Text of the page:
G7 summit: World leaders condemn North Korea’s nuclear, ballistic missile tests

“Realising a world free of nuclear weapons is not easy. However, we share the strong will to move forward hand-in-hand,” the Guardian quoted Japanese PM Shinzo Abe as saying.

By: ANI | London | Updated: May 27, 2016 4:10 pm
G7 meet, G7 summit, G7 meet north korea, north korea ballistic missile test, north korea G7 summit, N korea nuclear missile test G7 meet, Shinzo Abe, Shinzo Abe north korea missile test , Barack Obama G7 summit, Barack Obama North Korea, North Korea Shinzo Abe, Shinzo abe north Korea, G7 latest Japanese Prime Minister Shinzo Abe walks with US President Barack Obama. Abe on the second day of the G7 talks said the group leaders condemn in the strongest terms North Korea’s nuclear and ballistic missile tests. (Source: AP)

Japanese Prime Minister Shinzo Abe on the second day of the G7 talks said the group leaders condemn in the strongest terms North Korea’s nuclear and ballistic missile tests, and “strongly demand” that it acts upon international concerns immediately.

“Realising a world free of nuclear weapons is not easy. However, we share the strong will to move forward hand-in-hand,” the Guardian quoted him as saying while speaking about nuclear non-proliferation.

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While talks on climate change, refugee crises, economy, terrorism, South China Sea among others were discussed on the session, US President Barack Obama’s visit to Hiroshima has been the most anticipated one.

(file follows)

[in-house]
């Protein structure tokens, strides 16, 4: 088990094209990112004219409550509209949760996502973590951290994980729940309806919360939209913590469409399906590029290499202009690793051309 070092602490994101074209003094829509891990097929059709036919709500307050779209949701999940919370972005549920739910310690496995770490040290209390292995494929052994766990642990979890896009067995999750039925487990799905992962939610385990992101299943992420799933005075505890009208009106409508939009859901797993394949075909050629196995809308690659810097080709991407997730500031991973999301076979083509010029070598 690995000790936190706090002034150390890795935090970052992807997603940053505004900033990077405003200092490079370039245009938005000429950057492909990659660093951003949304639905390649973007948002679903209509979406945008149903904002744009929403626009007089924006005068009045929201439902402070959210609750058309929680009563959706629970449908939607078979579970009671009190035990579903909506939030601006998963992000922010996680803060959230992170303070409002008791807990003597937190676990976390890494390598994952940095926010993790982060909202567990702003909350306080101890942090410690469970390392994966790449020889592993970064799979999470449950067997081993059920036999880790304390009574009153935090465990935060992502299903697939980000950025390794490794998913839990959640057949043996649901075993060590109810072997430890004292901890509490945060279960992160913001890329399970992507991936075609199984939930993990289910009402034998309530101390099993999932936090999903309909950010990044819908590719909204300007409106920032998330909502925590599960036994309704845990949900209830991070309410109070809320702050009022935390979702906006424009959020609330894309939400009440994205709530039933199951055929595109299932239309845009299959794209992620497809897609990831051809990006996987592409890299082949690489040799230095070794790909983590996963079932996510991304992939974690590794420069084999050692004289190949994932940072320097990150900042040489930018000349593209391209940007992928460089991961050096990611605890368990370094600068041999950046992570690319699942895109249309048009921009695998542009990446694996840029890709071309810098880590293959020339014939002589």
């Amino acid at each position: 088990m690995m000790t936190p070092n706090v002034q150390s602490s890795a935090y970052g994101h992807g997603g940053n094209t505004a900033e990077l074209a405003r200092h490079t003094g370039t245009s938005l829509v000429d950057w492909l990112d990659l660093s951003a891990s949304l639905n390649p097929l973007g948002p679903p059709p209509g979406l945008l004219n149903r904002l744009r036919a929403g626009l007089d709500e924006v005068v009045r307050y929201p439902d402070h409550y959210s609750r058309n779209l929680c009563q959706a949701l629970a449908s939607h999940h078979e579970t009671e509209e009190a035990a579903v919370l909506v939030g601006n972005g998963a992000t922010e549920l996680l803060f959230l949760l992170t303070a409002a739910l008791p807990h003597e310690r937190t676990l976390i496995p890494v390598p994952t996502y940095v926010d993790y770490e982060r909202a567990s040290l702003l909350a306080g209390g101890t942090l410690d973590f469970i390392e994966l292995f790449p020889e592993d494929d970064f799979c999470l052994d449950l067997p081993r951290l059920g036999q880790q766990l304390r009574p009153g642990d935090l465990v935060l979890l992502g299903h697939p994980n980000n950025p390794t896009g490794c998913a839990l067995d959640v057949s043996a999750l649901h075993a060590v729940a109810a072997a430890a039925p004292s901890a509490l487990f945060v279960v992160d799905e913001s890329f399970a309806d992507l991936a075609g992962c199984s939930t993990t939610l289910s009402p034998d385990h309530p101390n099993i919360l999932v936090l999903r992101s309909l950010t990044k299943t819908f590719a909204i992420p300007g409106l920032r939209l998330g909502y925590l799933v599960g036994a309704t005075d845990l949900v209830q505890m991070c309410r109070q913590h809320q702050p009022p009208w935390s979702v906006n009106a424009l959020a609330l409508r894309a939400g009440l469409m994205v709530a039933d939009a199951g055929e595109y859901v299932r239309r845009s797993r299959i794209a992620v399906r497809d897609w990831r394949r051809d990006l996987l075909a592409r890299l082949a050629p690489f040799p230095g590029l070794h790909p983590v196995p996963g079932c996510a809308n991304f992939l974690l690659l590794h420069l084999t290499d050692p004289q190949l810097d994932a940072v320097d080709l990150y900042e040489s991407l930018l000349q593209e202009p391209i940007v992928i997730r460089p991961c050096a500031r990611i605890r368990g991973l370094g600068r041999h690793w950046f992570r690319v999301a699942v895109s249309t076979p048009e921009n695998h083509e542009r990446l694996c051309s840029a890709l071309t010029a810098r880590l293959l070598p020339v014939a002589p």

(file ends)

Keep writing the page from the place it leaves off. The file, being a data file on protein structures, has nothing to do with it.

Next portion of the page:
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Abe talking about Obama’s visit, said, “In Hiroshima we will express our condolences to all victims of the use of nuclear weapons and send to the world the information on the impact of the use of the atomic bomb.”

“And I believe that will be a strong step forward … not to repeat the tragedy that happened.We living today have responsibility to ensure the tragedy will not be repeated. We must build a better world,” he added.

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Obama ahead of the visit spoke about the city’s legacy, saying it was much more than “a reminder of the terrible toll in world war two and the death of innocents across the continents”.

He added that the dropping of the bomb, was an inflection point in modern history. It is something that all of us have had to deal with in one way or another.”

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Obama will not offer an apology for the US’s decision to drop an atomic bomb on Hiroshima on August 6, 1945 that killed more than 140,000 people in the city by the end of the year.

Even Japanese officials made it clear they do not expect an apology, while the 183,000 survivors of the attack have conflicting expectations of Obama’s visit.

Meanwhile, North Korea has criticised Obama’s visit calling it as “childish political calculation” aimed at hiding his identity as a “nuclear war lunatic” determined to modernize the US nuclear arsenal.

The second-day of the G7 outreach session – alongside the group of seven leaders from the US, Japan, UK, France, Germany, Italy and Canada is being attended by representatives from Chad, Indonesia, Sri Lanka, Bangladesh, Papua New Guinea, Vietnam and Laos.

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